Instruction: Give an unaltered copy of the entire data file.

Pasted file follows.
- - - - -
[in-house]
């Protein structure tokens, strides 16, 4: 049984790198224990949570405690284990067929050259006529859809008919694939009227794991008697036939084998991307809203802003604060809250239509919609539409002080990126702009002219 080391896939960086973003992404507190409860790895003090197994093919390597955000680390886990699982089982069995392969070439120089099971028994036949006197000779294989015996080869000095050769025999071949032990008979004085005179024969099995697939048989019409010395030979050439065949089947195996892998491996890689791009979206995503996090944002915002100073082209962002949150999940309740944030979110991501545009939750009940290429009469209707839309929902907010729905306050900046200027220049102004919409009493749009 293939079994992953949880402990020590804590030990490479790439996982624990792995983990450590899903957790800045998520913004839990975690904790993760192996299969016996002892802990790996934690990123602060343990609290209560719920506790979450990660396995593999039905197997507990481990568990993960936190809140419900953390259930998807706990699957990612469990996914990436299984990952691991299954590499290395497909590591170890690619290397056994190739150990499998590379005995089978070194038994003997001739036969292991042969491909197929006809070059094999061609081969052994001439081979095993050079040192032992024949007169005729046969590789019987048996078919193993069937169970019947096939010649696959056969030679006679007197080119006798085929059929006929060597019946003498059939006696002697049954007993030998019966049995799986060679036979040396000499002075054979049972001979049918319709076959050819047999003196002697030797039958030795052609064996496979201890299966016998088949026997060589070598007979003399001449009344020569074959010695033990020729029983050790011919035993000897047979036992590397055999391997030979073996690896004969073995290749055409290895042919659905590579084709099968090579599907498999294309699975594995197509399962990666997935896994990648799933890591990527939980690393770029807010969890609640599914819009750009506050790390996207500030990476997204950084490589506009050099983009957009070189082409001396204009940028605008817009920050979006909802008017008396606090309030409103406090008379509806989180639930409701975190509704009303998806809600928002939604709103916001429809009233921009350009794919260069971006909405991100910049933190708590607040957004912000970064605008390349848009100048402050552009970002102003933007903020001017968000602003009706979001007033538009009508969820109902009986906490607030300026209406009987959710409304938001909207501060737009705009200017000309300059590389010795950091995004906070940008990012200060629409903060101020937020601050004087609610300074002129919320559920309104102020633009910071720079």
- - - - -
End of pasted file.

[in-house]
């Protein structure tokens, strides 16, 4: 049984790198224990949570405690284990067929050259006529859809008919694939009227794991008697036939084998991307809203802003604060809250239509919609539409002080990126702009002219 080391896939960086973003992404507190409860790895003090197994093919390597955000680390886990699982089982069995392969070439120089099971028994036949006197000779294989015996080869000095050769025999071949032990008979004085005179024969099995697939048989019409010395030979050439065949089947195996892998491996890689791009979206995503996090944002915002100073082209962002949150999940309740944030979110991501545009939750009940290429009469209707839309929902907010729905306050900046200027220049102004919409009493749009 293939079994992953949880402990020590804590030990490479790439996982624990792995983990450590899903957790800045998520913004839990975690904790993760192996299969016996002892802990790996934690990123602060343990609290209560719920506790979450990660396995593999039905197997507990481990568990993960936190809140419900953390259930998807706990699957990612469990996914990436299984990952691991299954590499290395497909590591170890690619290397056994190739150990499998590379005995089978070194038994003997001739036969292991042969491909197929006809070059094999061609081969052994001439081979095993050079040192032992024949007169005729046969590789019987048996078919193993069937169970019947096939010649696959056969030679006679007197080119006798085929059929006929060597019946003498059939006696002697049954007993030998019966049995799986060679036979040396000499002075054979049972001979049918319709076959050819047999003196002697030797039958030795052609064996496979201890299966016998088949026997060589070598007979003399001449009344020569074959010695033990020729029983050790011919035993000897047979036992590397055999391997030979073996690896004969073995290749055409290895042919659905590579084709099968090579599907498999294309699975594995197509399962990666997935896994990648799933890591990527939980690393770029807010969890609640599914819009750009506050790390996207500030990476997204950084490589506009050099983009957009070189082409001396204009940028605008817009920050979006909802008017008396606090309030409103406090008379509806989180639930409701975190509704009303998806809600928002939604709103916001429809009233921009350009794919260069971006909405991100910049933190708590607040957004912000970064605008390349848009100048402050552009970002102003933007903020001017968000602003009706979001007033538009009508969820109902009986906490607030300026209406009987959710409304938001909207501060737009705009200017000309300059590389010795950091995004906070940008990012200060629409903060101020937020601050004087609610300074002129919320559920309104102020633009910071720079």